Assistance to Afghanistan continues

Heli Kanerva, Head of Mission at Finland’s Embassy to Afghanistan, has faced many challenges in her work. A massive evacuation operation started in Afghanistan after the extremist organisation Taliban seized power in August 2021. In a precarious situation, Finland is taking global responsibility, supporting the realisation of human rights and meeting the basic needs of Afghans in distress. In particular, Finland is focusing on securing the position of girls and women.

Photograph: Anna Palmén

How would you describe the current situation and the biggest challenges in Afghanistan?

The humanitarian situation and the economy in Afghanistan are in critical states. The UN estimates that almost half of all Afghans, more than 20 million people, are in need of humanitarian assistance. Organised crime, terrorism, narcotics and migration are among the greatest challenges in Afghanistan.

Finland’s Embassy in Kabul is closed, and we are working from Doha in Qatar and from Helsinki. The international community has not recognised the Taliban government, and there is little cooperation with the Taliban. There is very active cooperation and coordination among the ambassadors of EU Member States and the UN agencies and civil society organisations operating in Afghanistan.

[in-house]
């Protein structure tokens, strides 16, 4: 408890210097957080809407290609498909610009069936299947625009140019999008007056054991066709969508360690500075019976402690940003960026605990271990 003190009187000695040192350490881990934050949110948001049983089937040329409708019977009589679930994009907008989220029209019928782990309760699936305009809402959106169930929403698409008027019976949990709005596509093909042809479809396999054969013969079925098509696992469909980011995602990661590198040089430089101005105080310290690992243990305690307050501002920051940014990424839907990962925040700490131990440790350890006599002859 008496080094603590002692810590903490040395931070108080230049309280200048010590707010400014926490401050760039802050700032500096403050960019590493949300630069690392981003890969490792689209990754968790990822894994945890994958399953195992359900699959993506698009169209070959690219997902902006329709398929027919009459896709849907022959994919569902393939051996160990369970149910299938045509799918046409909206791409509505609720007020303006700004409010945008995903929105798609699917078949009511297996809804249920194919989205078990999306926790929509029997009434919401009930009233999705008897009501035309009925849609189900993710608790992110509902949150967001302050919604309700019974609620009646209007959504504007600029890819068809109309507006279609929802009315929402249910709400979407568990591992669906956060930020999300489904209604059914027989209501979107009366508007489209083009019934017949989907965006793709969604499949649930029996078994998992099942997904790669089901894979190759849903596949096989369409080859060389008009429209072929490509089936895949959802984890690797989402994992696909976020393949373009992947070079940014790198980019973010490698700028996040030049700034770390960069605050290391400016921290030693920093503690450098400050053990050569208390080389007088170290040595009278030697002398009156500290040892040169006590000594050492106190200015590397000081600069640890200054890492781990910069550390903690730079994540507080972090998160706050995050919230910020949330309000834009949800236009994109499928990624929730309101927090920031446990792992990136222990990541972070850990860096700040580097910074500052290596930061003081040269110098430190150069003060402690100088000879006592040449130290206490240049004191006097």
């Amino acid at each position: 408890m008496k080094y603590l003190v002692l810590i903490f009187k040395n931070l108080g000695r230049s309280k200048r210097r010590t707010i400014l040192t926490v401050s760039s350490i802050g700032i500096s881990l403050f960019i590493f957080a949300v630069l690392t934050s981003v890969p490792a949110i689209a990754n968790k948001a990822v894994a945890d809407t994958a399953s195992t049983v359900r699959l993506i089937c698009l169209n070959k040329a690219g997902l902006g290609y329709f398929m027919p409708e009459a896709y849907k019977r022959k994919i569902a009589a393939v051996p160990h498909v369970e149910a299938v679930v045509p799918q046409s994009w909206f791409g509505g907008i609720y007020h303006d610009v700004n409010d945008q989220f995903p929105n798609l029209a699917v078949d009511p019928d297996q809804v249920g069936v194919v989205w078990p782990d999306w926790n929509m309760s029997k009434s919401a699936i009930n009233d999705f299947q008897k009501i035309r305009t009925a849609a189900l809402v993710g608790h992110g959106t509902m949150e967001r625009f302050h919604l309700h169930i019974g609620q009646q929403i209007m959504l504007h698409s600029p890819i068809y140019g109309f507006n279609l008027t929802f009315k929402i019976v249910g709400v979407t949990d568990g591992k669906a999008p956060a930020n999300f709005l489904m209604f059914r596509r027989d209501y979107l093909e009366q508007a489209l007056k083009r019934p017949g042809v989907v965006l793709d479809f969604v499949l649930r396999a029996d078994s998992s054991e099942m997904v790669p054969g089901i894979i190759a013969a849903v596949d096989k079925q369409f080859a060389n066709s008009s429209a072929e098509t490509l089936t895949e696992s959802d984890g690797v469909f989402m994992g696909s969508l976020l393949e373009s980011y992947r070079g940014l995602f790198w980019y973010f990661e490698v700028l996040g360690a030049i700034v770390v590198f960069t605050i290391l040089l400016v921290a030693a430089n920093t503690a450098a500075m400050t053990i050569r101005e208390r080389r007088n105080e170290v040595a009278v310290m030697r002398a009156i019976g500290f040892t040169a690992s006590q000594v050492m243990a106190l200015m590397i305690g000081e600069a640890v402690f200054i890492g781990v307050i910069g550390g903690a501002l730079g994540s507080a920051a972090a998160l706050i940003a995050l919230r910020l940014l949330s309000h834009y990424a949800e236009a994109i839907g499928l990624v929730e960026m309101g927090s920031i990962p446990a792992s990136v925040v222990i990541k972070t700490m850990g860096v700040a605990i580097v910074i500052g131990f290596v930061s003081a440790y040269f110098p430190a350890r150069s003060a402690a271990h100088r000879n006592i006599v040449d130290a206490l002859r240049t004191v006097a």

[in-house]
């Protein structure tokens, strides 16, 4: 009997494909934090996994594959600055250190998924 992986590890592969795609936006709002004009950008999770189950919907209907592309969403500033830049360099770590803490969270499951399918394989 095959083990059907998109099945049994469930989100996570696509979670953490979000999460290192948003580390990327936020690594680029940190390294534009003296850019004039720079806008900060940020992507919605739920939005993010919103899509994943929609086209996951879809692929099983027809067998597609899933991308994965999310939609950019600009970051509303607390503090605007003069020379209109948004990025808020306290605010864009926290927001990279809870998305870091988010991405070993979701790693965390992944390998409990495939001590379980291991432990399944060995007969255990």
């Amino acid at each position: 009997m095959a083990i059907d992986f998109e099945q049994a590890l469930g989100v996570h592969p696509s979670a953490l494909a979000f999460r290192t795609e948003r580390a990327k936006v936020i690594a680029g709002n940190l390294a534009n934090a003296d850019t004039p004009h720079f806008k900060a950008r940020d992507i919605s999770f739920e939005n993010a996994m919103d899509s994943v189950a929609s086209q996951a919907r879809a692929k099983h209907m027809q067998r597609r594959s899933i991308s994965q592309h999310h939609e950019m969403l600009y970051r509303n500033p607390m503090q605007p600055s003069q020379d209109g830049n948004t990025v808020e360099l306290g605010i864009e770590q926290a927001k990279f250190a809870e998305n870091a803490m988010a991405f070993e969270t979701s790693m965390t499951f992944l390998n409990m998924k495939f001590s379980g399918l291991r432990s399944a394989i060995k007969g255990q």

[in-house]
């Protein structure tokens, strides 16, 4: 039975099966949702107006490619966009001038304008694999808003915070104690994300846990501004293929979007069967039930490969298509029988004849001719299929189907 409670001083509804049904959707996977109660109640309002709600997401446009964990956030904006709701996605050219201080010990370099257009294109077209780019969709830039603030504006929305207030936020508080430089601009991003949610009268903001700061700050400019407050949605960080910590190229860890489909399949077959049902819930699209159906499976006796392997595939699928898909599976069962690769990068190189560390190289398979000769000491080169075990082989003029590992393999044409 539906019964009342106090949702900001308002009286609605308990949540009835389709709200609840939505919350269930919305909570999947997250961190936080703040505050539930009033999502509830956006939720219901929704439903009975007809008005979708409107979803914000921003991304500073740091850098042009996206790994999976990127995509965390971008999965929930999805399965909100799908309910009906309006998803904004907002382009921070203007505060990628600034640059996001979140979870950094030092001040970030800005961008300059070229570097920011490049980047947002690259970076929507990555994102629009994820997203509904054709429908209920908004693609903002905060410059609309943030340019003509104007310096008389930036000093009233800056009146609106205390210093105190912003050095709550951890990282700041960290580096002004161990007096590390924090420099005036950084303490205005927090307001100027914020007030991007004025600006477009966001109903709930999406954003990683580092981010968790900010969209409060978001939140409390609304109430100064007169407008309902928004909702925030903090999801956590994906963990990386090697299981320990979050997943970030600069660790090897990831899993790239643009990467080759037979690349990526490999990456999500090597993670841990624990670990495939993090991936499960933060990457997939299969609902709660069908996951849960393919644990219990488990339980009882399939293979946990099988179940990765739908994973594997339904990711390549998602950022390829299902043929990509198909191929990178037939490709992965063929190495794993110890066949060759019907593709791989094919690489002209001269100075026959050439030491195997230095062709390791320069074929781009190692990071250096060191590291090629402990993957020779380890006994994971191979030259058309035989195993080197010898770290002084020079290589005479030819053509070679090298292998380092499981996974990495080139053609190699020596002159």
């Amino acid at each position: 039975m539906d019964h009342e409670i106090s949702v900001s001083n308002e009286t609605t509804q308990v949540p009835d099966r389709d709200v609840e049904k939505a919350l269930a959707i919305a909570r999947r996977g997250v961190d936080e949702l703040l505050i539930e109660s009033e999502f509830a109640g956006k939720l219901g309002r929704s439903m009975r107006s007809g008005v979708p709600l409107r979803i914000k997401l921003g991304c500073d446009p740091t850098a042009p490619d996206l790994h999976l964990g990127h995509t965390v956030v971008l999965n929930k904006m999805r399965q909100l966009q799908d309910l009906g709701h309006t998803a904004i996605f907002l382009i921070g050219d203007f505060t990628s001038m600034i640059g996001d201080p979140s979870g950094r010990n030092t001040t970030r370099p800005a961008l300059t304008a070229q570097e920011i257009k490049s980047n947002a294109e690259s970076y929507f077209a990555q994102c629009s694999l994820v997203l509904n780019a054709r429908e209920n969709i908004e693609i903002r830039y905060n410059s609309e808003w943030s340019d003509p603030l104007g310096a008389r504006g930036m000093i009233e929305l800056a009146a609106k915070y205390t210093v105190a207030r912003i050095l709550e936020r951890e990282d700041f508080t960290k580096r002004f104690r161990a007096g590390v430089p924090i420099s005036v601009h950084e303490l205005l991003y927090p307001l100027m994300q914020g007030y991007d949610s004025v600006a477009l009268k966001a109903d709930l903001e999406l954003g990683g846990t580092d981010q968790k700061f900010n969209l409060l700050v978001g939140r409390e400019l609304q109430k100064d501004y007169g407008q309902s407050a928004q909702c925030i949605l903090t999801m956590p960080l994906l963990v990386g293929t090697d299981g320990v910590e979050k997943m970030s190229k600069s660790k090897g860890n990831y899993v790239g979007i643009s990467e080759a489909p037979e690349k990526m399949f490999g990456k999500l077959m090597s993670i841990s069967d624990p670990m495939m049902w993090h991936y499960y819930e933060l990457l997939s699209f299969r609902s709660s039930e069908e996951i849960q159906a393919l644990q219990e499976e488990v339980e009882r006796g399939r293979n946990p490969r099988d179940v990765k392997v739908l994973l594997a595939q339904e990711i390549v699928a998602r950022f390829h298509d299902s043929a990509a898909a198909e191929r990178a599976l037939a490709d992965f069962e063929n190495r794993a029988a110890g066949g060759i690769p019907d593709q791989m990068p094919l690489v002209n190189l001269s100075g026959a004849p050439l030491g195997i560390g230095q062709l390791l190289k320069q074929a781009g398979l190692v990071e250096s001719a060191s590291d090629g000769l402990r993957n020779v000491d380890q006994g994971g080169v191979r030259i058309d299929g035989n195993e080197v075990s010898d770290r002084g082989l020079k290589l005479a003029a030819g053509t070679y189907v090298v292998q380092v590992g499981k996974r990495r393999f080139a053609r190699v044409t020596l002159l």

How is Finland cooperating with Afghanistan?

While Finland’s bilateral development cooperation in Afghanistan was suspended last year after the Taliban seized power, we are delivering a significant amount of humanitarian assistance to Afghanistan. Finland’s support is used to safeguard people’s basic needs and help especially girls and women who are now very vulnerable. The support is primarily channelled through UN agencies, such as UN Women. The problem is that we are unable to monitor the situation in Afghanistan. Fortunately, UN agencies are still operating in Afghanistan, and through them we get very important information about events in the country.

How do you see the future of Afghanistan?

Afghanistan is facing a long and strenuous time of peacebuilding. The country will continue to struggle with economic challenges for a long time to come. On top of that, climate change is affecting Afghanistan, and the problems caused by drought will become worse in future. Much depends on what kind of an attitude the Taliban government will be adopting towards the common values and norms of the international community.

What has uplifted you personally in Afghanistan and what can we learn from the locals?

It has been uplifting to see how people in Afghanistan have strength to believe in the rise and survival of their country. You can see the tenacity of individuals and how they uphold their personal dignity.


In this article series, Finnish ambassadors around the world tell what is happening in their duty station.


Written by Anna Palmén